What’s your manifesto? What do you believe?

Welcome back and thanks for reading Imagine That!

If you like what’s on the blog, let us know by commenting! To keep updated with new posts, subscribe to Imagine That! by clicking on the RSS Feed button on the upper right of the Homepage. It would also be cool to be friends with you on Facebook, or connect with you on Twitter.

You might also like:
Using Background Effectively in Your Portraits
Confessions of a Photoshop User

Are You Paying Attention?
Finding Good Photos where they Hide
Why You Should Shoot Like Johnny Depp
Sell an Experience, Not Just Photos


zebra girl copyright Aloha Lavina.

From Idea to Image Part I: Planning

Creating an image means a lot of decisions made before the shutter clicks.

Side by side, two photographers looking at a scene, unless they are trying to make the same image, will create two different images. The differences in their images depend on a host of reasons. These reasons include their intentions, their skill level, and the decisions they made according to these elements. Some people call it vision.

When you make an image, the result is a combination of your decisions.

To make the best possible image you can, it’s important to be aware of how your particular idea becomes the image you end up making. How do your decisions result in good work?

Start by thinking backwards.

Backward design is something that grew out of education. When teachers design lessons, they often start at the end. When they begin at the end, teachers know that they can break down the result into what they have to do to get there. They are in effect making a map of how to get to the end result they want.shadow play copyright Aloha Lavina

Analyzing the resulting image you want, breaking down what you have to do to get there, and then following a path to success is a process that affects your images. It can make the difference between an impactful image and one that may be technically perfect, but does not express much.

Note down the techniques you need to use to make the image.

Do you need to use particular camera settings to get to the end in mind? Which techniques will produce those results? Why should you use one technique over another? Are some questions you can ask yourself at the planning stage of your project.

Let’s say you want to show the theme of time. Organizing the theme of time into concrete images involves a bit of technique. Will you slow time down for us to see it in the blur using panning? Will you speed up time using a high shutter speed? Can you show passing of time without having to resort to a series of images, but use conceptual interpretation instead? How much will you show in the frame? What elements will impact your design?zebra girl copyright Aloha Lavina.

Starting with strong questions in your planning can help you get to the result with greater efficacy, and your resulting images will show this skill.

Gather the equipment you need to get to your result.

Once you know the techniques you need, you can gather the actual tools you can use to accomplish the technical part of your shoot. Choosing the lens is the most important because the lens dictates how much you include or what you exclude to compose your imagery.

A variety of accessories exist that help you to achieve a ‘look’ in your images. For instance, you might need a polarizing filter, or a set of ND filters. You might need lighting help from reflectors or flash units. Or, you might need a tripod to make those slow shutter images. Whatever you need to get the results you want, planning the stuff you need to make those shots ensures that you give yourself the best chances for success.water copyright Aloha Lavina.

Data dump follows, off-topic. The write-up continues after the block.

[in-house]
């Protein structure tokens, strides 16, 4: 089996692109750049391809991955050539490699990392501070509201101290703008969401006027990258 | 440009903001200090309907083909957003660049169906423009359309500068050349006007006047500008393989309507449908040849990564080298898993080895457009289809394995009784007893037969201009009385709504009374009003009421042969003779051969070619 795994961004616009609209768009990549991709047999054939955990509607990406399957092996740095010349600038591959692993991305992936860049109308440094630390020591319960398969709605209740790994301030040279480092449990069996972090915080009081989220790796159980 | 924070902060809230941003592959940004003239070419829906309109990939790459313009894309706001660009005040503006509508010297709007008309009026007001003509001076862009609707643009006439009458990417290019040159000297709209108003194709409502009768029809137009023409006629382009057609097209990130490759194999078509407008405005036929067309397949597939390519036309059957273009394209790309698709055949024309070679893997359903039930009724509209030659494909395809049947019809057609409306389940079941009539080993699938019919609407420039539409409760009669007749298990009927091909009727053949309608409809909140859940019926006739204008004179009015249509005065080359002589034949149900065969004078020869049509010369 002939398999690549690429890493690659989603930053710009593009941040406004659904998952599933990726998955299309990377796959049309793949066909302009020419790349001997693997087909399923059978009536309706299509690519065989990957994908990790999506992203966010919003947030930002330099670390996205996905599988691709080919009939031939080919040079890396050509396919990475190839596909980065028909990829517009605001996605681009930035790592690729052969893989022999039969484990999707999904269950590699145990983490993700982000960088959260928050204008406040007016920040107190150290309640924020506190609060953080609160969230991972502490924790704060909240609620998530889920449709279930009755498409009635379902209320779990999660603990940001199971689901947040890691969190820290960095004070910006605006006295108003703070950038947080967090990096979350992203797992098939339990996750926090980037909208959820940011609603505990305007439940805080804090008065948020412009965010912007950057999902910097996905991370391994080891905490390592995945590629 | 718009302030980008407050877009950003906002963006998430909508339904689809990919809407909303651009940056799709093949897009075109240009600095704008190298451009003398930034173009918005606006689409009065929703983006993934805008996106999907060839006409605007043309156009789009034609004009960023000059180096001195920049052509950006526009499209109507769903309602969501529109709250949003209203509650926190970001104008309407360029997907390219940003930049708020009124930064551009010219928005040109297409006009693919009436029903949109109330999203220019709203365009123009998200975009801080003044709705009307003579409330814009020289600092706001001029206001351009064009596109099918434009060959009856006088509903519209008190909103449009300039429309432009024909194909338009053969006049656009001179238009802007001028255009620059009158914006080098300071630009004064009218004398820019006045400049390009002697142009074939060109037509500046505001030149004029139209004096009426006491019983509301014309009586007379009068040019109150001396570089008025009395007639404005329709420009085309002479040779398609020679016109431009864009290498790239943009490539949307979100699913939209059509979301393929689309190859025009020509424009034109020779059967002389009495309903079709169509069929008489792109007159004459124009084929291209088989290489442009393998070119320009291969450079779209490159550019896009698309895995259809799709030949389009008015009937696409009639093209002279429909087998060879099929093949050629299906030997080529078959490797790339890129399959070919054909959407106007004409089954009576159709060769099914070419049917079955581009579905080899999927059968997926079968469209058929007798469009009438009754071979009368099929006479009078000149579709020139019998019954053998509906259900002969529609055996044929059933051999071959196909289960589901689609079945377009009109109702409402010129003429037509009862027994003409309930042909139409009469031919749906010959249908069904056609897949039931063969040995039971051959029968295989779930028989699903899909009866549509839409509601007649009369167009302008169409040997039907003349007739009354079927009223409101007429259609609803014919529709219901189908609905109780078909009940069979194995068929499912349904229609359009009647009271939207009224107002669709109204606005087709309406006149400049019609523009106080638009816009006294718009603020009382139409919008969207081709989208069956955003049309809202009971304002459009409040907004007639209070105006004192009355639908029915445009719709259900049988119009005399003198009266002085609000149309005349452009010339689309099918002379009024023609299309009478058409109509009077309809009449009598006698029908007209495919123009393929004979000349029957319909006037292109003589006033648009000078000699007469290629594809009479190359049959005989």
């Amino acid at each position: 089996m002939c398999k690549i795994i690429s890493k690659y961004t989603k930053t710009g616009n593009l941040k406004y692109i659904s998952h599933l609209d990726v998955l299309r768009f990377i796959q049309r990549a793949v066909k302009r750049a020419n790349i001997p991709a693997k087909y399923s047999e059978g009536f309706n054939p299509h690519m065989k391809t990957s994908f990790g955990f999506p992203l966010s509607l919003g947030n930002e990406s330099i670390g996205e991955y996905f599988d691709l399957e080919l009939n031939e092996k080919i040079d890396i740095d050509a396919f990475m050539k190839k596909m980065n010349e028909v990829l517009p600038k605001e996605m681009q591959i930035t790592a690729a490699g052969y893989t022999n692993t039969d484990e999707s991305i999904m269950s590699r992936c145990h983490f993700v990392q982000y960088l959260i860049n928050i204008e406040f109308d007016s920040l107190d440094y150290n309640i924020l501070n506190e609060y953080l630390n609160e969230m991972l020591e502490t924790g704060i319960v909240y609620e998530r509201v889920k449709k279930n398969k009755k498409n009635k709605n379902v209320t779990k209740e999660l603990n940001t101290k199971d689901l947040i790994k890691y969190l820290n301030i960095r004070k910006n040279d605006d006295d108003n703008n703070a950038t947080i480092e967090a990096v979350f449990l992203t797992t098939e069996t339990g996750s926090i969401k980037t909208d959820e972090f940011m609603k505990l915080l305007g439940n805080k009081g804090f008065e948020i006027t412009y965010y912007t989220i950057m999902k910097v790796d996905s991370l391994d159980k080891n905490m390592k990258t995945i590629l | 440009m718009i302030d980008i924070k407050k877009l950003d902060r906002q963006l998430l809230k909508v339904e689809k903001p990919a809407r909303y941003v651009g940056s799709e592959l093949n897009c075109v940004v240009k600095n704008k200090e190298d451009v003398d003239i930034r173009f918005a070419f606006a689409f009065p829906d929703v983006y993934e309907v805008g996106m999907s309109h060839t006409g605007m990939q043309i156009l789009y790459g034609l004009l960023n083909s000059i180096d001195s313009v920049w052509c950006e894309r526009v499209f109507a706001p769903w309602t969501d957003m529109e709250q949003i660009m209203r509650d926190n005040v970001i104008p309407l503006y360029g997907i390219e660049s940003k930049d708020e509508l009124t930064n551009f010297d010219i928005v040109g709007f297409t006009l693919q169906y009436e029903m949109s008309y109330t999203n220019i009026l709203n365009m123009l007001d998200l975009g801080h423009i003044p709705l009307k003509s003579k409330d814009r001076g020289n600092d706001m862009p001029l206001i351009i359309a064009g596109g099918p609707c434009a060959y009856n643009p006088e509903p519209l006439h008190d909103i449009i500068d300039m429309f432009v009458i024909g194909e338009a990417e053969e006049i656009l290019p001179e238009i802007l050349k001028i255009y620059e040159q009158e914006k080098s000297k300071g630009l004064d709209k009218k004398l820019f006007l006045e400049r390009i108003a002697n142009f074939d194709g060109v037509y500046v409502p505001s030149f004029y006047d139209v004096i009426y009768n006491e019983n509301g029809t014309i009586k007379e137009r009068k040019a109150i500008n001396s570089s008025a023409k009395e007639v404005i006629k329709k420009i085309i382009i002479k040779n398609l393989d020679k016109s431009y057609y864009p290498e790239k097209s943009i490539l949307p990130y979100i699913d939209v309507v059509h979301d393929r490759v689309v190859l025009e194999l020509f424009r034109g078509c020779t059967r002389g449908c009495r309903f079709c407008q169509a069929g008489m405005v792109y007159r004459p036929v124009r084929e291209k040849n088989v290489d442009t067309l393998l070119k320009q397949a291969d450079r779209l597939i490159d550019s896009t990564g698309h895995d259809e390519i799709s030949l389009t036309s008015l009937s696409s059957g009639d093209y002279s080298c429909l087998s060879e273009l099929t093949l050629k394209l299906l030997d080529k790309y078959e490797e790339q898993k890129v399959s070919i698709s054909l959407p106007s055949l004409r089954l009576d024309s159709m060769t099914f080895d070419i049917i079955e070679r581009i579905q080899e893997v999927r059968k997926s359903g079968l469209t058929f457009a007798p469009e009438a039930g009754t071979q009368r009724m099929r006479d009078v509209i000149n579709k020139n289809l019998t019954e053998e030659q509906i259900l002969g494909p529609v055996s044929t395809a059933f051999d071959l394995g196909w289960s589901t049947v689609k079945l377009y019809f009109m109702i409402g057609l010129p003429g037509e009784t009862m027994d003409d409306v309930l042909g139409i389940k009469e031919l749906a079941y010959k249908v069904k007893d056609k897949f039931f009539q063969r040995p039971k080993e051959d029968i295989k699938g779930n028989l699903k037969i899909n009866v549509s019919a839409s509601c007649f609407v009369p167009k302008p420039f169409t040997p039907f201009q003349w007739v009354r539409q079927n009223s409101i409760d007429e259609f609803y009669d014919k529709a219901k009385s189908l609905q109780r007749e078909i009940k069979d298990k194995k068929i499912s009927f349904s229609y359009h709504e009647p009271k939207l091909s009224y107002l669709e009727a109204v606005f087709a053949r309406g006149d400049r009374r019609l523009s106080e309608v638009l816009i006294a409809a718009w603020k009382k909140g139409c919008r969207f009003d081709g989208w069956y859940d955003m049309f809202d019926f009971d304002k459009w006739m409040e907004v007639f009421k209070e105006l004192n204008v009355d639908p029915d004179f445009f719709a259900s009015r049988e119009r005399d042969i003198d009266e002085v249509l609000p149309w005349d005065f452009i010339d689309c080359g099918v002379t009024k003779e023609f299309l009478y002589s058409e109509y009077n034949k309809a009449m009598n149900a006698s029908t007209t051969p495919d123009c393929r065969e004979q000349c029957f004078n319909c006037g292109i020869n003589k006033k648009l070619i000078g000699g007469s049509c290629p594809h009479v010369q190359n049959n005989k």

Rehearse the skills you need to get the result you want.

There’s a reason why teachers give homework. Homework is not to make students suffer, but to rehearse skills needed for a big assessment or test. If we extend the metaphor to our craft, we recognize that the decisive moment of making a shot involves a test of some kind—the readiness to get the shot you wanted through preparation.

That preparation includes practice. If you’re scheduled for a portraiture session, for example, go out and shoot portraits. Change up the situation during the practice session to give you rehearsal in how to solve problems—lighting problems, composition problems, posing problems—these skills rehearsed give you the opportunity to make sure your actual test, the actual shoot you have to perform and get those amazing results, is something you will pass with flying colors.

Evaluate your results, and realize new things you learned that got you there.

Finally, take some time to evaluate how you did. A great way to improve your photography is to look at past images and ask yourself if there is anything you could have done to make them better.

Writing teachers always say, “Don’t fall in love with the first draft.” This is to tell students that there are always things we can do to improve our work. If you follow this advice in your shot making, you might just stumble upon an improvement cycle that will continue your learning and result in images that just keep getting better and better.

Welcome back and thanks for reading Imagine That!

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You might also like:
Confessions of a Photoshop User
Are You Paying Attention?
Finding Good Photos where they Hide
Why You Should Shoot Like Johnny Depp
Sell an Experience, Not Just Photos

Up next: From Idea to Image Part II: Lighting
Join me as we walk through the process of conceptualization and lighting set up for a portrait!






dramatic portrait copyright Aloha Lavina

Are You Paying Attention?

Years ago, I used to think there was an outside force which would help me get better at my craft. Call it what you will—a muse, a mentor—it seemed to me to be all-powerful and decisive. It would sweep my photographic self off her feet and fly her to a level from where I could make grand leaps in skill and artistry. I waited for this entity with a stash of If Only’s stuffed in my camera bag with the rest of the gear.